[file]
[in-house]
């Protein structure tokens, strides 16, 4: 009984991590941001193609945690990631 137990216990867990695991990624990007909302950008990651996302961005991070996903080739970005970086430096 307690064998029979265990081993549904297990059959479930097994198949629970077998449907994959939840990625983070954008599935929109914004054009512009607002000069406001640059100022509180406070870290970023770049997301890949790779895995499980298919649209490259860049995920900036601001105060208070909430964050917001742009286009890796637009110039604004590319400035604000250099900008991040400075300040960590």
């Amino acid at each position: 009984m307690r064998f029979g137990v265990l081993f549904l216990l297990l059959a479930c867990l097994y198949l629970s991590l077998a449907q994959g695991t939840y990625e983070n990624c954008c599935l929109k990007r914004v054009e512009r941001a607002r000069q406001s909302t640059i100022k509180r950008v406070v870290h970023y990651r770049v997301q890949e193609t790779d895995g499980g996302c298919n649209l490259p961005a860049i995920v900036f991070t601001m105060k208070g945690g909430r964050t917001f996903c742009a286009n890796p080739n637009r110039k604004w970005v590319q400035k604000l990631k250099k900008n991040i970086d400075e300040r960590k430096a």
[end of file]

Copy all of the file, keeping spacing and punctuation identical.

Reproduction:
[in-house]
């Protein structure tokens, strides 16, 4: 009984991590941001193609945690990631 137990216990867990695991990624990007909302950008990651996302961005991070996903080739970005970086430096 307690064998029979265990081993549904297990059959479930097994198949629970077998449907994959939840990625983070954008599935929109914004054009512009607002000069406001640059100022509180406070870290970023770049997301890949790779895995499980298919649209490259860049995920900036601001105060208070909430964050917001742009286009890796637009110039604004590319400035604000250099900008991040400075300040960590």
């Amino acid at each position: 009984m307690r064998f029979g137990v265990l081993f549904l216990l297990l059959a479930c867990l097994y198949l629970s991590l077998a449907q994959g695991t939840y990625e983070n990624c954008c599935l929109k990007r914004v054009e512009r941001a607002r000069q406001s909302t640059i100022k509180r950008v406070v870290h970023y990651r770049v997301q890949e193609t790779d895995g499980g996302c298919n649209l490259p961005a860049i995920v900036f991070t601001m105060k208070g945690g909430r964050t917001f996903c742009a286009n890796p080739n637009r110039k604004w970005v590319q400035k604000l990631k250099k900008n991040i970086d400075e300040r960590k430096a």